The Heart and Stroke Foundation report card reinforced this connection. Almost three-quarters of respondents said they were likely to watch more television, eat comfort foods, smoke cigarettes or resort to alcohol to help control stress. Respondents who were under frequent stress were more likely to be smokers than those who reported infrequent stress (36% vs. 27%) and were more likely to eat fast foods three or more times a week (16% vs. 8%).

More recent research indicates that there may also be a direct cause and effect relationship between stress and heart disease.

"This emerging evidence suggests that stress aversely affects the circulatory system by increasing blood pressure, heart rate and cholesterol levels. These effects are typically aggravated by poor lifestyle choices," explained Dr. Dorian. "In simple terms, constant stress can be destructive when it comes to your blood vessels and your heart, and can place you in one of the riskiest categories for a heart attack."

In fact, one recent study found that stress responses were associated with the same degree of risk for atherosclerosis ( plaque build-up in the plaque build-up in the arteries ) as smoking and elevated cholesterol in younger men. "It may well be that in future stress will be considered as a risk factor on a par with other known traditional risk factors ," said Dr. Dorian.


Although stress is unhealthy in any environment, the research is strongest for workplace stress. "Several international studies have clearly shown that stress on the job can double the risk of heart attack," said Dr. Susan Abbey, a Foundation spokesperson and psychiatrist. "Workers who have little control in their jobs but are under great pressure, are at an increased heart risk brought about by stress."

An even greater health risk factor from workplace stress may be the lack of social support. "Workers who have nobody to talk to about their problems or stresses appear to be at very high risk for heart-related problems," said Dr. Abbey. "They may feel increasingly isolated and lonely, which in turn increases their stress levels and heart risks even more."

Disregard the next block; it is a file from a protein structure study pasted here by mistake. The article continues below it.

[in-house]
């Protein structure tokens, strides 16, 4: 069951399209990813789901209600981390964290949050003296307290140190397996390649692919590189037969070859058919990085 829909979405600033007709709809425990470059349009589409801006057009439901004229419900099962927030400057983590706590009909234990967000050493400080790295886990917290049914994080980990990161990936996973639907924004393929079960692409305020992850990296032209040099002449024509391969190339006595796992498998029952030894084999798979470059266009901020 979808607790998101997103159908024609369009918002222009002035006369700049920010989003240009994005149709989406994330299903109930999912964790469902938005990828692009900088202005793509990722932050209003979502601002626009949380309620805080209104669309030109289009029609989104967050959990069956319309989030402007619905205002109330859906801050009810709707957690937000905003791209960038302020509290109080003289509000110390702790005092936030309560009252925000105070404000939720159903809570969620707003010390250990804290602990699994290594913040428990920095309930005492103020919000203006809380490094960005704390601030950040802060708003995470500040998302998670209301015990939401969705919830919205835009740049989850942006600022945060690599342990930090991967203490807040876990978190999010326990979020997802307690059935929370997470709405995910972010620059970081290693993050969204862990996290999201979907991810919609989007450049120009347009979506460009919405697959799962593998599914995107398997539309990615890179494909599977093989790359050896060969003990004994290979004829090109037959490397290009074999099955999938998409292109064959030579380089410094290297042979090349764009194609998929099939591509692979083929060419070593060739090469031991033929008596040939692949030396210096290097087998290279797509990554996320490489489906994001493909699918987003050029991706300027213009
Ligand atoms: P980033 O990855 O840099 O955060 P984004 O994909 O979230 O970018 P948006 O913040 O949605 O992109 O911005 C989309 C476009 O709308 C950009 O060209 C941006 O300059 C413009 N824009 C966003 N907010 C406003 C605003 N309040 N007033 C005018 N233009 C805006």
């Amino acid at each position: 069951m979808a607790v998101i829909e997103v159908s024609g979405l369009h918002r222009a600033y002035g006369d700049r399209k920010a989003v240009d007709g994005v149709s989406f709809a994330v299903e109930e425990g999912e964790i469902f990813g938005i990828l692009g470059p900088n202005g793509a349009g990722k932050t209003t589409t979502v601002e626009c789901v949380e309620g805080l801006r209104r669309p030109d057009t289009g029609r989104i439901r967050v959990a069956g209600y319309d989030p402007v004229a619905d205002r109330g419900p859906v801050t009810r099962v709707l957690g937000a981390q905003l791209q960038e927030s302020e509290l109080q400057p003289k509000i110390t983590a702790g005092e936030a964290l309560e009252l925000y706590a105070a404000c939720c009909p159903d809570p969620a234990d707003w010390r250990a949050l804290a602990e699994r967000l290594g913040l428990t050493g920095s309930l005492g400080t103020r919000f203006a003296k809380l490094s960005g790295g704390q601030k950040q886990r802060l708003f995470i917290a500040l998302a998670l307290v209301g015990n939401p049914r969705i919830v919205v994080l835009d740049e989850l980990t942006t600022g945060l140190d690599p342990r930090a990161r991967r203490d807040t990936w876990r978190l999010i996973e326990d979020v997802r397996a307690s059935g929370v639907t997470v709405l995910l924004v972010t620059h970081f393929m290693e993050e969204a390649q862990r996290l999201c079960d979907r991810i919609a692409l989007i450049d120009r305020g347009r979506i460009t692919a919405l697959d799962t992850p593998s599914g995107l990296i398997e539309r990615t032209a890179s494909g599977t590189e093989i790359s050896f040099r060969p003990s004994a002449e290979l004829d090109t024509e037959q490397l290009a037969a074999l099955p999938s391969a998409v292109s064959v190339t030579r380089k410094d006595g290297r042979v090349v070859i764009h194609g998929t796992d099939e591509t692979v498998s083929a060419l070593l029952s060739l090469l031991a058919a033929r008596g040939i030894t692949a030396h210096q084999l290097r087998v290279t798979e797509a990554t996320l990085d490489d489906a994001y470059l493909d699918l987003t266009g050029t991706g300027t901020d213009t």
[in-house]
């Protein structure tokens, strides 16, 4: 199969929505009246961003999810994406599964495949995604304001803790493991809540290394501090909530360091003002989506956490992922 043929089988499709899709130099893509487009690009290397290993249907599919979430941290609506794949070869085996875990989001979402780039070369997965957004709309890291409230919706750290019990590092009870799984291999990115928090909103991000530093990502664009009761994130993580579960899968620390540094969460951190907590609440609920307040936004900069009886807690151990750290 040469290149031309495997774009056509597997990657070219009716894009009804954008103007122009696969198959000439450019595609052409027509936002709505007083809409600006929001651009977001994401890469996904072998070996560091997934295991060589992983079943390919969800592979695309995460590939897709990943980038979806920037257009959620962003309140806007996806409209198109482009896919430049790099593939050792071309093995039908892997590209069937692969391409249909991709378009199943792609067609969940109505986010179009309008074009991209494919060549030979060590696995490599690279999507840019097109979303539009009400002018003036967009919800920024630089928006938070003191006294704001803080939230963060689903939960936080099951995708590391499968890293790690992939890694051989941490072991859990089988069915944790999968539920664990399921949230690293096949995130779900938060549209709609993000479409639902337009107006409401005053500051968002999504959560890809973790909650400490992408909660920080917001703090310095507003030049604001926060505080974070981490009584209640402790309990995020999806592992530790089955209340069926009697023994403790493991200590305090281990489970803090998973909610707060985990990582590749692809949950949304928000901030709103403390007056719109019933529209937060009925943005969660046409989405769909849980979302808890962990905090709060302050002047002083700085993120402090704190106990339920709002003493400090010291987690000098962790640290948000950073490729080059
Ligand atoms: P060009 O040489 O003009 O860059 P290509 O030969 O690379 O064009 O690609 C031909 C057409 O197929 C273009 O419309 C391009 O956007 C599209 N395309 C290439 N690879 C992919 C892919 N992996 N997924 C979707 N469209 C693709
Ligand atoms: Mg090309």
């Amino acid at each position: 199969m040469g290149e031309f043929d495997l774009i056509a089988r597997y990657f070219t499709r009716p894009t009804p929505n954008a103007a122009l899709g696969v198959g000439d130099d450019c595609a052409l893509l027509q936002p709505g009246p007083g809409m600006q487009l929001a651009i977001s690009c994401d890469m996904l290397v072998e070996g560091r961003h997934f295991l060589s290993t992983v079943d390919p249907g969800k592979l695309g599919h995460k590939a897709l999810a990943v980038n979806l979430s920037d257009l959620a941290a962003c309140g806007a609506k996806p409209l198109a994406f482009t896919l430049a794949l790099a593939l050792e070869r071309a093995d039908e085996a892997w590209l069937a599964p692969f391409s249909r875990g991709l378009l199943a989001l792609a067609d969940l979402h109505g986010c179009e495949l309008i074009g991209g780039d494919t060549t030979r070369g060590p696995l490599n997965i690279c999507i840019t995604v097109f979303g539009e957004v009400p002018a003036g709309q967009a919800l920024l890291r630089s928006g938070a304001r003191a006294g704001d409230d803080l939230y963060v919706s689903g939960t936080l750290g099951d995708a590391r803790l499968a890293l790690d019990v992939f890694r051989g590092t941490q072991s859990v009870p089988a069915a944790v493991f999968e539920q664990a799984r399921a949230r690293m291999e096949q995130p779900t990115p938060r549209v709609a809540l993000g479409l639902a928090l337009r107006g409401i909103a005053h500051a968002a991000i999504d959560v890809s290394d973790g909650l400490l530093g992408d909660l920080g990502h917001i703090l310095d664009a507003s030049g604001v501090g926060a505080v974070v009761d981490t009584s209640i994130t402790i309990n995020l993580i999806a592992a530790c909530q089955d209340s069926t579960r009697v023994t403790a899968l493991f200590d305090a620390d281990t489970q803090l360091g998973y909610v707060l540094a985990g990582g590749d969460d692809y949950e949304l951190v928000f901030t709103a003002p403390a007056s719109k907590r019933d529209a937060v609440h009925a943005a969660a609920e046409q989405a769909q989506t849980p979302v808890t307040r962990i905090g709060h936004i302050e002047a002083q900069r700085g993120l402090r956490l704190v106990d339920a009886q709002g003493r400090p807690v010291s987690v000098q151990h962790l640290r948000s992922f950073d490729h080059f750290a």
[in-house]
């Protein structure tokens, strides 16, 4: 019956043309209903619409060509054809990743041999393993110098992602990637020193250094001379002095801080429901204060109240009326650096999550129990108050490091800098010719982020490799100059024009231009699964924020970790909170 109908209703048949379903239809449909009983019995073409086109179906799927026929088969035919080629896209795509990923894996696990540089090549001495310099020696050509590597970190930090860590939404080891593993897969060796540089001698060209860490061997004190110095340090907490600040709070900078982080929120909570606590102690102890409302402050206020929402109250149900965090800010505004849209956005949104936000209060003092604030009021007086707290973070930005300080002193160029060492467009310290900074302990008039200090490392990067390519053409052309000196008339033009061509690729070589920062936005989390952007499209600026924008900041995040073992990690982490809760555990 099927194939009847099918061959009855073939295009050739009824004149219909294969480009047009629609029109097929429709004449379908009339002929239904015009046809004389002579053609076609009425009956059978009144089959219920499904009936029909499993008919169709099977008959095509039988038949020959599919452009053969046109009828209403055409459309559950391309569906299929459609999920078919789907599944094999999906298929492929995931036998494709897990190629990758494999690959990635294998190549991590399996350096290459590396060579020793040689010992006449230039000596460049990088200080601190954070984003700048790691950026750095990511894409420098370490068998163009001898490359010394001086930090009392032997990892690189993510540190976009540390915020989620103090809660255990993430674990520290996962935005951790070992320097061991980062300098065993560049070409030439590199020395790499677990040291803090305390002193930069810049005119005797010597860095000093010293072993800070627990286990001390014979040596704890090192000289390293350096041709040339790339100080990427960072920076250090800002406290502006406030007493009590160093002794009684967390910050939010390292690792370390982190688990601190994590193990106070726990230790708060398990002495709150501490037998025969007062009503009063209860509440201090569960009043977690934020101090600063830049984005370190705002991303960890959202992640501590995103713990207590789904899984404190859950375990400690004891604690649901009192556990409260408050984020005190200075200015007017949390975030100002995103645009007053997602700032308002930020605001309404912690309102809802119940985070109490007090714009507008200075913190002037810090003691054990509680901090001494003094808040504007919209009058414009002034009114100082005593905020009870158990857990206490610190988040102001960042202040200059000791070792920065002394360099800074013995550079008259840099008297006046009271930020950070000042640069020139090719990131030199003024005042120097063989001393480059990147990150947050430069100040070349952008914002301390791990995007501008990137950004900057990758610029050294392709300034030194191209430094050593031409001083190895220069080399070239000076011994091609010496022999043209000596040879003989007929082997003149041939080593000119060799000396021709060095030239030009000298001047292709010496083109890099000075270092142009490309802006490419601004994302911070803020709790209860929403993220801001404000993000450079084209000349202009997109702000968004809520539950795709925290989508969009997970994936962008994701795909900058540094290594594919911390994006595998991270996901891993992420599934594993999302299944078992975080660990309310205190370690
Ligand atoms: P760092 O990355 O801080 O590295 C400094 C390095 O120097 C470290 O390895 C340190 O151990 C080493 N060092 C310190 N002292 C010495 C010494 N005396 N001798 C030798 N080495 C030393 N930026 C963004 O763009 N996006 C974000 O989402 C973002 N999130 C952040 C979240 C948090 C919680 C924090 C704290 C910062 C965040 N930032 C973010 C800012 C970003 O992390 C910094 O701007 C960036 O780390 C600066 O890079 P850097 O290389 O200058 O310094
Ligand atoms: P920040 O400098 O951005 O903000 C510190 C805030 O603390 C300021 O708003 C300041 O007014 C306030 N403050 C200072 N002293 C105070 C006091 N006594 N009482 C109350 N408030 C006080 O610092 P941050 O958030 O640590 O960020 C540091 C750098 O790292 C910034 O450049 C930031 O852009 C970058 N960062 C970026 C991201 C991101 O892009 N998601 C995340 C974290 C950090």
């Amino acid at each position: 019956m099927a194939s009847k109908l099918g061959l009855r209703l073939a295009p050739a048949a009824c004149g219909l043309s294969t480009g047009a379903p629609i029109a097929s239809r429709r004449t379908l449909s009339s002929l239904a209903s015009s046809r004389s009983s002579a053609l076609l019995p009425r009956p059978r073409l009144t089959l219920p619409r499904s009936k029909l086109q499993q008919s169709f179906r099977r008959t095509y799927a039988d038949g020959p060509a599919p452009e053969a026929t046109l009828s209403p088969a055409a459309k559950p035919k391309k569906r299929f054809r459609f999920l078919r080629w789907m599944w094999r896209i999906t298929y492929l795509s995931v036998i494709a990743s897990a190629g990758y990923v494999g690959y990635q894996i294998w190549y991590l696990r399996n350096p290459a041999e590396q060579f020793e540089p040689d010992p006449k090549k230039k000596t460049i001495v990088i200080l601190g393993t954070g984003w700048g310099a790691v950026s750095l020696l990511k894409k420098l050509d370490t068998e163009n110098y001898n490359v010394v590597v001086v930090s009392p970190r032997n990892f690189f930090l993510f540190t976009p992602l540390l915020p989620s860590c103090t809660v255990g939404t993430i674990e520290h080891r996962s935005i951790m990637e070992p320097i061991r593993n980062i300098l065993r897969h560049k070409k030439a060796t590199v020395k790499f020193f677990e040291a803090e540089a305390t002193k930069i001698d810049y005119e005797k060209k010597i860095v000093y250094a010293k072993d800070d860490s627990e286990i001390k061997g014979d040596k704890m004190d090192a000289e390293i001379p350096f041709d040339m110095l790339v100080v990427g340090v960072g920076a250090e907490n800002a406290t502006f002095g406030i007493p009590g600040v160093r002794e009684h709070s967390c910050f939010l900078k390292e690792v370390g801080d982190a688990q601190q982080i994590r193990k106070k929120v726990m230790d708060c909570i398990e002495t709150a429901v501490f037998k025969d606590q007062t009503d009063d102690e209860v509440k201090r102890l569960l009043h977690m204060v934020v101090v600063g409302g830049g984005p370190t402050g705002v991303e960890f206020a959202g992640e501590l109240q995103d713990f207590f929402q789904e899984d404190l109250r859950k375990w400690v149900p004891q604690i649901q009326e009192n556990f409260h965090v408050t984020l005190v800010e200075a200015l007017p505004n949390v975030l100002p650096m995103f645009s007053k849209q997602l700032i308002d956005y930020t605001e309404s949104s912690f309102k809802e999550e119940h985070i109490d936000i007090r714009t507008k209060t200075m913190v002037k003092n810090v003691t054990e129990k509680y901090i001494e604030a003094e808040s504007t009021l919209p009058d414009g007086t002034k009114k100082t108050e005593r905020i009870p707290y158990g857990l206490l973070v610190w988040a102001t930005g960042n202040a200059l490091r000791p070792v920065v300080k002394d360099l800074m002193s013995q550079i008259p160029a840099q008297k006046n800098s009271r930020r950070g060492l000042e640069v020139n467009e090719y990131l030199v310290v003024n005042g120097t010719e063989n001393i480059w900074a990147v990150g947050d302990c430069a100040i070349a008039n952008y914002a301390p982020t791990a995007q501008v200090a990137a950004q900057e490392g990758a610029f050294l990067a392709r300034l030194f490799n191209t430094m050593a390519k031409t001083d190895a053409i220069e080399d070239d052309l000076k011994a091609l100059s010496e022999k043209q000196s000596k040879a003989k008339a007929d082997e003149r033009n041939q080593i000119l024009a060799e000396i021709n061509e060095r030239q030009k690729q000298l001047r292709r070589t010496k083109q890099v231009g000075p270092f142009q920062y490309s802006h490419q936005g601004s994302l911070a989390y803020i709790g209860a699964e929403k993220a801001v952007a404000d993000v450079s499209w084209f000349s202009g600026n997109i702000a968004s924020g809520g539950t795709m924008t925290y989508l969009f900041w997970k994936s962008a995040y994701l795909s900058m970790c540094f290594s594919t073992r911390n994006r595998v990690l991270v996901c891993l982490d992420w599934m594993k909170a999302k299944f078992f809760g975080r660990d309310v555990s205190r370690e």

The Heart and Stroke survey affirmed the need for more stress-busting efforts in the work place. It found that 31% of those faced with frequent job stress reported they received little or no support from their co-workers. However, on the positive side, 76% of respondents reported they frequently have a friend or partner to talk to when worried or upset.

While it may not be possible to quit your stressful job, or hire live-in help to deal with demands on the homefront, there are ways to minimize the effects of stress, said Dr. Abbey. "One of the best antidotes to stress is physical activity, even just a brisk walk outdoors."

Canadians under pressure can also consider relaxation techniques such as biofeedback, meditation, yoga and relaxation breathing. They should seek professional help if stress levels severely impair their daily function or the ability to cope.

"Stressed out adults also must be careful not to turn to poor lifestyle habits like smoking, having a drink or resorting to junk food as a quick-fix," said Dr. Abbey. "These stress relievers, while they may appear to help control stress temporarily, are actually not helpful in the long run and are extremely detrimental to their health."

According to Dr. Abbey, the first step to effectively managing stress is to identify the top sources of stress in your life. "Become familiar with your personal warning signs of stress is the stress impairing or impacting your physical well being? Is it affecting your thoughts, your feelings or how you behave? Ask yourself if its a stress you can change and if so, plan to do this in slow, small steps." If its a stress you cant change, however, Dr. Abbey encourages you to find a way to respond to it differently. And if youre not sure what to do, ask others for their input.

To help Canadians examine their personal stress levels and sources of stress, the Heart and Stroke Foundation is offering the Heart & Stroke 60-Second Stress Test, available via its toll-free number: 1-888-HSF-INFO, or on-line via its website: ( In addition to the stress test, the Foundation offers a number of resources to help Canadians manage their stress.

For more information:

Elissa Freeman
Heart and Stroke Foundation
416-489-7111 ext 316
416-489-5123 (fax)